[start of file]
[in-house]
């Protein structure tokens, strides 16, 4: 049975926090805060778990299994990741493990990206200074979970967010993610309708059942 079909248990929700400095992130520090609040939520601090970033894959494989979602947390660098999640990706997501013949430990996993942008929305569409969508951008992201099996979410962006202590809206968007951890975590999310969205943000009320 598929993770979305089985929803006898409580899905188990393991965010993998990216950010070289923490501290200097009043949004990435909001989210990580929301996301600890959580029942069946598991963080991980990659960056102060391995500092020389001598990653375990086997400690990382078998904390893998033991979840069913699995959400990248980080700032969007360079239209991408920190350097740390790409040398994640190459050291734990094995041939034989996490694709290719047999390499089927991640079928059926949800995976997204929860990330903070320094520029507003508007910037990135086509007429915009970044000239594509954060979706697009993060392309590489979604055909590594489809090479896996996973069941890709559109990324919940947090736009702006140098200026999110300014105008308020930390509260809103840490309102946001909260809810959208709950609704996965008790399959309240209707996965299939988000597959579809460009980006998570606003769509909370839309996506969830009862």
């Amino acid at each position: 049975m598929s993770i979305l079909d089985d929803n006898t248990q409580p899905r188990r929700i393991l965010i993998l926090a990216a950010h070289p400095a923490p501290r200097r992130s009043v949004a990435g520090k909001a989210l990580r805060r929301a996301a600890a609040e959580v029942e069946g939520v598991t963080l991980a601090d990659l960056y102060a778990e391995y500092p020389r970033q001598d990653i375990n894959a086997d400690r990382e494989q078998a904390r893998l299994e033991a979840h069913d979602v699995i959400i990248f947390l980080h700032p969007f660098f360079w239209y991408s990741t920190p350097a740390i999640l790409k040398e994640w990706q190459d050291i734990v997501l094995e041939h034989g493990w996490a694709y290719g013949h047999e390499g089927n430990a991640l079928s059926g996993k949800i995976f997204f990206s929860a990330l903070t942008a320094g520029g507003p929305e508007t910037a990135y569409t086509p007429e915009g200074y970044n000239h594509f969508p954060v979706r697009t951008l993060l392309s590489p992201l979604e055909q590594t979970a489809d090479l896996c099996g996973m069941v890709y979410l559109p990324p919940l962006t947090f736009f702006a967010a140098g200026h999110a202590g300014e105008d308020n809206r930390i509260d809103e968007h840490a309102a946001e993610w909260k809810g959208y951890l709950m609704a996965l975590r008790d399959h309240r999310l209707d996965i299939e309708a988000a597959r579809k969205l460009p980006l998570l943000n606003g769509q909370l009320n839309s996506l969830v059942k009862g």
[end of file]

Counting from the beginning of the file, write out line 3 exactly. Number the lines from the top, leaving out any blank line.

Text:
């Amino acid at each position: 049975m598929s993770i979305l079909d089985d929803n006898t248990q409580p899905r188990r929700i393991l965010i993998l926090a990216a950010h070289p400095a923490p501290r200097r992130s009043v949004a990435g520090k909001a989210l990580r805060r929301a996301a600890a609040e959580v029942e069946g939520v598991t963080l991980a601090d990659l960056y102060a778990e391995y500092p020389r970033q001598d990653i375990n894959a086997d400690r990382e494989q078998a904390r893998l299994e033991a979840h069913d979602v699995i959400i990248f947390l980080h700032p969007f660098f360079w239209y991408s990741t920190p350097a740390i999640l790409k040398e994640w990706q190459d050291i734990v997501l094995e041939h034989g493990w996490a694709y290719g013949h047999e390499g089927n430990a991640l079928s059926g996993k949800i995976f997204f990206s929860a990330l903070t942008a320094g520029g507003p929305e508007t910037a990135y569409t086509p007429e915009g200074y970044n000239h594509f969508p954060v979706r697009t951008l993060l392309s590489p992201l979604e055909q590594t979970a489809d090479l896996c099996g996973m069941v890709y979410l559109p990324p919940l962006t947090f736009f702006a967010a140098g200026h999110a202590g300014e105008d308020n809206r930390i509260d809103e968007h840490a309102a946001e993610w909260k809810g959208y951890l709950m609704a996965l975590r008790d399959h309240r999310l209707d996965i299939e309708a988000a597959r579809k969205l460009p980006l998570l943000n606003g769509q909370l009320n839309s996506l969830v059942k009862g």